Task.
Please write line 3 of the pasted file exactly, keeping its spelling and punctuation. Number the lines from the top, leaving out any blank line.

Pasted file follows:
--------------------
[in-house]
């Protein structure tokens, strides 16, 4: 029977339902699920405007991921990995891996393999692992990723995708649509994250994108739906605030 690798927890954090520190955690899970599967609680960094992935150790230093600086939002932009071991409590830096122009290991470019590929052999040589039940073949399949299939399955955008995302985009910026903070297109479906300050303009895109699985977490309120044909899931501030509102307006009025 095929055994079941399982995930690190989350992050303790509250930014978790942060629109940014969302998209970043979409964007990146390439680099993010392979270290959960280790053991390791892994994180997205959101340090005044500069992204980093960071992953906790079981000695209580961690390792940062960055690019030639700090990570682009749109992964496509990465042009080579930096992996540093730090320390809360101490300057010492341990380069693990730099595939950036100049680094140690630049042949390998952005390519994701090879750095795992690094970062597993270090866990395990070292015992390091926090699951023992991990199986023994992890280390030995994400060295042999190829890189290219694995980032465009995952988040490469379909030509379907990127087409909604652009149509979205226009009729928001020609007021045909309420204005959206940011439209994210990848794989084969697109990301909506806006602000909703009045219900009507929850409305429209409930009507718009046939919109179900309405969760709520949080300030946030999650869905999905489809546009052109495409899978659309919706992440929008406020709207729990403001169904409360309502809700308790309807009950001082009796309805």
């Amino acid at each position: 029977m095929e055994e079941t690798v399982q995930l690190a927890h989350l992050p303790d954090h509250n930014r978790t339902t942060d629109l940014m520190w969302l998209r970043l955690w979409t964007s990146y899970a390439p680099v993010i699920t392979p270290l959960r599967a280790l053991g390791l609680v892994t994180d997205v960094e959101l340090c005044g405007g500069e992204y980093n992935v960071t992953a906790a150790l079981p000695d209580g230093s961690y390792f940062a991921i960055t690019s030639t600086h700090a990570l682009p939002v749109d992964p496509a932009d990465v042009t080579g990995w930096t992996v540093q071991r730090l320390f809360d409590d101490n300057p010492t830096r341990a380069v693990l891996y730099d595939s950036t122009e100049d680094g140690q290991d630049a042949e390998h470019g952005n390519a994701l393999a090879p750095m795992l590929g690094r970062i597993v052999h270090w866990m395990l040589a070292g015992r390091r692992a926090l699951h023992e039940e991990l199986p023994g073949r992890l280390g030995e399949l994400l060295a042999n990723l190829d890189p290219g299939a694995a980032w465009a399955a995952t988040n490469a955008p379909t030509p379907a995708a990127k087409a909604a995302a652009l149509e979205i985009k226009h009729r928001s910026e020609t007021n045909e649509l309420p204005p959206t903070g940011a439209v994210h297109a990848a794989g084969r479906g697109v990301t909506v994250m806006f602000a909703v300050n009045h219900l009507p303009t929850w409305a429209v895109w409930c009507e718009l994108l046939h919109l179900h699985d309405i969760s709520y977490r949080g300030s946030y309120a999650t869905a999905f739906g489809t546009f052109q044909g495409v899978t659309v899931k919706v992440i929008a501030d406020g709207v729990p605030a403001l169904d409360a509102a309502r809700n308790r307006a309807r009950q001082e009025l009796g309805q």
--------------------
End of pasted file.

């Amino acid at each position: 029977m095929e055994e079941t690798v399982q995930l690190a927890h989350l992050p303790d954090h509250n930014r978790t339902t942060d629109l940014m520190w969302l998209r970043l955690w979409t964007s990146y899970a390439p680099v993010i699920t392979p270290l959960r599967a280790l053991g390791l609680v892994t994180d997205v960094e959101l340090c005044g405007g500069e992204y980093n992935v960071t992953a906790a150790l079981p000695d209580g230093s961690y390792f940062a991921i960055t690019s030639t600086h700090a990570l682009p939002v749109d992964p496509a932009d990465v042009t080579g990995w930096t992996v540093q071991r730090l320390f809360d409590d101490n300057p010492t830096r341990a380069v693990l891996y730099d595939s950036t122009e100049d680094g140690q290991d630049a042949e390998h470019g952005n390519a994701l393999a090879p750095m795992l590929g690094r970062i597993v052999h270090w866990m395990l040589a070292g015992r390091r692992a926090l699951h023992e039940e991990l199986p023994g073949r992890l280390g030995e399949l994400l060295a042999n990723l190829d890189p290219g299939a694995a980032w465009a399955a995952t988040n490469a955008p379909t030509p379907a995708a990127k087409a909604a995302a652009l149509e979205i985009k226009h009729r928001s910026e020609t007021n045909e649509l309420p204005p959206t903070g940011a439209v994210h297109a990848a794989g084969r479906g697109v990301t909506v994250m806006f602000a909703v300050n009045h219900l009507p303009t929850w409305a429209v895109w409930c009507e718009l994108l046939h919109l179900h699985d309405i969760s709520y977490r949080g300030s946030y309120a999650t869905a999905f739906g489809t546009f052109q044909g495409v899978t659309v899931k919706v992440i929008a501030d406020g709207v729990p605030a403001l169904d409360a509102a309502r809700n308790r307006a309807r009950q001082e009025l009796g309805q």